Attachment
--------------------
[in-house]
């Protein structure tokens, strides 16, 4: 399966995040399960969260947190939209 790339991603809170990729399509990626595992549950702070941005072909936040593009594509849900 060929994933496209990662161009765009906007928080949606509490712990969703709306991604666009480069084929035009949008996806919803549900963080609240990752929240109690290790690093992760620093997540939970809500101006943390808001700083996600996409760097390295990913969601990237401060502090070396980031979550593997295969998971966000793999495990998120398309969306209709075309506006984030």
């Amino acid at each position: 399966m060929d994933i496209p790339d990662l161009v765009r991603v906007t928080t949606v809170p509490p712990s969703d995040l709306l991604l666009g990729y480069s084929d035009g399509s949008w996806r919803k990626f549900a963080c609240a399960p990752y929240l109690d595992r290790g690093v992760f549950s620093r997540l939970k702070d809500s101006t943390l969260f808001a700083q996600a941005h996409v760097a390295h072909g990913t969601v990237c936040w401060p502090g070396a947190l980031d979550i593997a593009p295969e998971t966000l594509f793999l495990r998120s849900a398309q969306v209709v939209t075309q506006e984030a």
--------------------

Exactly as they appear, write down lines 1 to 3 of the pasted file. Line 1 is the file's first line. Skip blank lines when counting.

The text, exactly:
[in-house]
């Protein structure tokens, strides 16, 4: 399966995040399960969260947190939209 790339991603809170990729399509990626595992549950702070941005072909936040593009594509849900 060929994933496209990662161009765009906007928080949606509490712990969703709306991604666009480069084929035009949008996806919803549900963080609240990752929240109690290790690093992760620093997540939970809500101006943390808001700083996600996409760097390295990913969601990237401060502090070396980031979550593997295969998971966000793999495990998120398309969306209709075309506006984030």
């Amino acid at each position: 399966m060929d994933i496209p790339d990662l161009v765009r991603v906007t928080t949606v809170p509490p712990s969703d995040l709306l991604l666009g990729y480069s084929d035009g399509s949008w996806r919803k990626f549900a963080c609240a399960p990752y929240l109690d595992r290790g690093v992760f549950s620093r997540l939970k702070d809500s101006t943390l969260f808001a700083q996600a941005h996409v760097a390295h072909g990913t969601v990237c936040w401060p502090g070396a947190l980031d979550i593997a593009p295969e998971t966000l594509f793999l495990r998120s849900a398309q969306v209709v939209t075309q506006e984030a």